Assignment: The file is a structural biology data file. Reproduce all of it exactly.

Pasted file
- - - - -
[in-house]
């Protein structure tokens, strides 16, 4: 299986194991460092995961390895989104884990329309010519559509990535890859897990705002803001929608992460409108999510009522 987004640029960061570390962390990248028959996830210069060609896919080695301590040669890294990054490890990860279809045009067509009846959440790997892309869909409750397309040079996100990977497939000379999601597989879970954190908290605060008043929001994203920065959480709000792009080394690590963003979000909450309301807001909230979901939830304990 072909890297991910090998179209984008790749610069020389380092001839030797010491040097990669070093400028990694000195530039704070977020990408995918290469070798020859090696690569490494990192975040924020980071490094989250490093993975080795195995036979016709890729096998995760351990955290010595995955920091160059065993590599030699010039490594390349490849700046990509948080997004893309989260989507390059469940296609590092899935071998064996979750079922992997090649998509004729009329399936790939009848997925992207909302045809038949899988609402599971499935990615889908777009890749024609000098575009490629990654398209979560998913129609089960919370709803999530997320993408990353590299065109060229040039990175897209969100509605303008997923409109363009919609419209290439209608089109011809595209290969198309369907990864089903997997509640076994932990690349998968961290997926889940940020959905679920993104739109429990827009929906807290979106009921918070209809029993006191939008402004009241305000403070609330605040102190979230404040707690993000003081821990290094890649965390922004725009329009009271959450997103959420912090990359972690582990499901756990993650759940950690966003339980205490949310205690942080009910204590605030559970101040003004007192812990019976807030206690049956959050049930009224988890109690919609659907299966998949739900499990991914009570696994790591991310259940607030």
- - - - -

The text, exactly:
[in-house]
């Protein structure tokens, strides 16, 4: 299986194991460092995961390895989104884990329309010519559509990535890859897990705002803001929608992460409108999510009522 987004640029960061570390962390990248028959996830210069060609896919080695301590040669890294990054490890990860279809045009067509009846959440790997892309869909409750397309040079996100990977497939000379999601597989879970954190908290605060008043929001994203920065959480709000792009080394690590963003979000909450309301807001909230979901939830304990 072909890297991910090998179209984008790749610069020389380092001839030797010491040097990669070093400028990694000195530039704070977020990408995918290469070798020859090696690569490494990192975040924020980071490094989250490093993975080795195995036979016709890729096998995760351990955290010595995955920091160059065993590599030699010039490594390349490849700046990509948080997004893309989260989507390059469940296609590092899935071998064996979750079922992997090649998509004729009329399936790939009848997925992207909302045809038949899988609402599971499935990615889908777009890749024609000098575009490629990654398209979560998913129609089960919370709803999530997320993408990353590299065109060229040039990175897209969100509605303008997923409109363009919609419209290439209608089109011809595209290969198309369907990864089903997997509640076994932990690349998968961290997926889940940020959905679920993104739109429990827009929906807290979106009921918070209809029993006191939008402004009241305000403070609330605040102190979230404040707690993000003081821990290094890649965390922004725009329009009271959450997103959420912090990359972690582990499901756990993650759940950690966003339980205490949310205690942080009910204590605030559970101040003004007192812990019976807030206690049956959050049930009224988890109690919609659907299966998949739900499990991914009570696994790591991310259940607030």